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On August 10, 2013, Champlain's first Fulbright Scholar-in-Residence arrived on campus. Rula Quawas, native to Jordan, first heard about Champlain College through an email she received while she was teaching at the University of Jordan (UJ). Gary Scudder, Core professor, reached out to the faculty members in the English department at UJ about the Global Modules program, an Internet-facilitated dialogue that connects students across the globe on a variety of contemporary global issues and cultural explorations.
"At first I didn't respond to the email because I don't think of myself as a tech person, but the mission of the Global Modules is very close to my heart. It was all about building bridges between young people in the East and the West and teaching diversity," Quawas said.
Scudder visited the UJ campus in Amman and met with Quawas and the other professors. He talked about Champlain, and when Core Division Dean Betsy Beaulieu suggested that Quawas come to the Burlington campus as a Scholar-in-Residence, she jumped at the idea. "And here I am," Quawas laughed.
Quawas came to Champlain for one year as a Fulbright Scholar, but her impact on the College community will be apparent for years to come. "Rula Quawas has been an amazing addition to the Core Division this year," said Beaulieu. "Her sharp intellect, bubbly personality, and vast array of life experiences combine to offer a rich perspective on the world that she freely shares with her colleagues and her students. She encourages all of us to confront life's big questions with courage and to embrace the work joyfully, and in that way she is the consummate educator."
Having put students first, Quawas goes above and beyond her role as a professor and impacts the lives of her students. Inspired by her encouraging students, Quawas has brought her background in feminist theory and literature and her international experiences, both inside and outside the classroom, to Champlain's third-year Core courses. "Students have told me I've changed their lives, but sometimes you can't believe everything they say," she said humbly. "Students have said they've taken my courses and have been encouraged and inspired to think differently, to see through different lenses."
She's spoken many times for the Champlain community, with her most recent speech being in March. In October, she gave multiple speeches about the book Arab Women Writers, which she uses as a textbook in her Core 330 course. She's also talked about the Arab feminist movement and her personal experiences. She has had the opportunity to travel the United States and speak at various schools, from Ithaca College in New York, to Duke University in North Carolina, to Portland Community College in Oregon. She has also spoken at conferences in Minnesota and New Orleans as the cofounder of a non-governmental organization (NGO).
Quawas also impacted the campus community; in particular, she has been a huge help in the restructuring of the third-year COR-330 courses. Previously, the COR-330 courses were unified by a geographical region, like China or the Middle East. In the fall 2014 semester, students will be able to take courses focused on other areas around the globe and will be asked to make connections between the different parts of the world they are learning about.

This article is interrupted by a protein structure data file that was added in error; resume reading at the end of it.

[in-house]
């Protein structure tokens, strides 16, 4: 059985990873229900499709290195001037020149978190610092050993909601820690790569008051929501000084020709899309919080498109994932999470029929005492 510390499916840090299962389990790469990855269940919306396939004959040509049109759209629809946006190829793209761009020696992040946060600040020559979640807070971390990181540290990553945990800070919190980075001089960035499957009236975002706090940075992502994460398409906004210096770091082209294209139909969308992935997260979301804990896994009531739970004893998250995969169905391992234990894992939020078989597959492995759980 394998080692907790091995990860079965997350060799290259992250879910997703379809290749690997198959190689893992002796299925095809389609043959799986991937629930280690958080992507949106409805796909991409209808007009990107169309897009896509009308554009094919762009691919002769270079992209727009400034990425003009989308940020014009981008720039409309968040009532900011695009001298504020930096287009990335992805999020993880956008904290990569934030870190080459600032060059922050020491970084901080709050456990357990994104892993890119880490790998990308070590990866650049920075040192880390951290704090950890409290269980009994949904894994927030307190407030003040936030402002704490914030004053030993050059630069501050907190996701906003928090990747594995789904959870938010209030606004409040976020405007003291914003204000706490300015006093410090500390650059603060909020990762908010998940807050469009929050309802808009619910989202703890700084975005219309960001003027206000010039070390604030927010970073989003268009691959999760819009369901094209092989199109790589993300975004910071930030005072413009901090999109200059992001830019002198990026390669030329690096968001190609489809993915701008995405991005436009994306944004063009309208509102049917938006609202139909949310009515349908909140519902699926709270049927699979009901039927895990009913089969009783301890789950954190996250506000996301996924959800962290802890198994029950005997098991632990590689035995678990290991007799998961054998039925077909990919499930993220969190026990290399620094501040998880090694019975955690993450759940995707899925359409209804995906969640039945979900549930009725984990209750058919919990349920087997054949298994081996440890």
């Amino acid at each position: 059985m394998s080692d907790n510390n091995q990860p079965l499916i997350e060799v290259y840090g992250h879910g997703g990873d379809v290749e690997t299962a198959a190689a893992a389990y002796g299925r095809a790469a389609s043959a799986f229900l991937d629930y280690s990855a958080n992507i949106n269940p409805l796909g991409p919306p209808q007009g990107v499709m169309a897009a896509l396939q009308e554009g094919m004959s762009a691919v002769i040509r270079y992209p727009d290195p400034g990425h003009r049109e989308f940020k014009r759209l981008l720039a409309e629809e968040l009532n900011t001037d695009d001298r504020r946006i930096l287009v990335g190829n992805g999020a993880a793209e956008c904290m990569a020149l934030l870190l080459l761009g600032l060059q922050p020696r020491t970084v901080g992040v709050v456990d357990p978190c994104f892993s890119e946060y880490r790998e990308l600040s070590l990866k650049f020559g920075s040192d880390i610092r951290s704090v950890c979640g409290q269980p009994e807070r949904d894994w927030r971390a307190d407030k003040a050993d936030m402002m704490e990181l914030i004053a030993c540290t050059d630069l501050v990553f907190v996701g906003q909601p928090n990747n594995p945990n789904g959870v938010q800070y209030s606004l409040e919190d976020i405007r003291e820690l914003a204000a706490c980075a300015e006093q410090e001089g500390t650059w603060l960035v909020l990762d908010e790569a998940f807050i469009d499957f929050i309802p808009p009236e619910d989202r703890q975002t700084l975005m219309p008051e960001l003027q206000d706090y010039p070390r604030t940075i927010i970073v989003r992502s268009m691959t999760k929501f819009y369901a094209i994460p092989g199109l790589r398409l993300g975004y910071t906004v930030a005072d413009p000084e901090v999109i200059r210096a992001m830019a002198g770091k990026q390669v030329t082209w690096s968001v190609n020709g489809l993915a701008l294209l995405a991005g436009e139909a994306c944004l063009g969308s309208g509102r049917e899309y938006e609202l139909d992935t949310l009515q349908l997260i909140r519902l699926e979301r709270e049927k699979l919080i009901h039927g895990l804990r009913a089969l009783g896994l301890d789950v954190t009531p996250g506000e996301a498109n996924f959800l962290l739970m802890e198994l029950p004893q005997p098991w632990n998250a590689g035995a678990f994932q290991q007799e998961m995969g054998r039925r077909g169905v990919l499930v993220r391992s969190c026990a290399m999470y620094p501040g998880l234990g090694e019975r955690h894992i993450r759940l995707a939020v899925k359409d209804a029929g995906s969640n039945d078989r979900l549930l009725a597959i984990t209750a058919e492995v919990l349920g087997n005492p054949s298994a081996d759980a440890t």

"Rula has played a big role in identifying the key skills and concepts that are necessary for students to do that kind of intellectual work," said Adam Rosenblatt, assistant dean of the Institute of Global Engagement and an assistant professor in the Core Division. "She has helped us [the COR-330 Revision Committee] determine what kinds of writing should be a part of that process. We were really inspired by the blogs Rula kept with her students in Jordan, and like her idea of a 'mosaic narrative,' where students create individual pieces of writing that culminate in a much larger story."
Quawas came to Champlain to be the campus' first Fulbright Scholar, but she has paved the way for many more to follow.
"It means a lot to me to be Champlain's first Fulbright," she said. "You know when you carve a space, and when I go home and tell my friends and family about my experience, I think Champlain will continue to fill the space. I see the bridge for more to follow. I can close my eyes and ask myself, 'Will the next Fulbright like the cabin behind Perry Hall?'"
For the future, many hope that Quawas will not be the only Fulbright Scholar to hold residence on campus. Rosenblatt commented, saying, "In my role as the director of the Institute of Global Engagement, I see that Rula has hugely impacted the work of global education at Champlain. She is unique and irreplaceable, but she has impacted the way professors will teach education for years to come. Because of our great experience with Rula here, I want to put a further emphasis on the College having faculty members from other locations around the globe."
And although Quawas has been known to be humble, she knows the impact she's made on the College as well. "I have to thank Champlain a lot because they believed in someone from a different country. I think Champlain will become a beehive of Fulbrights in the future."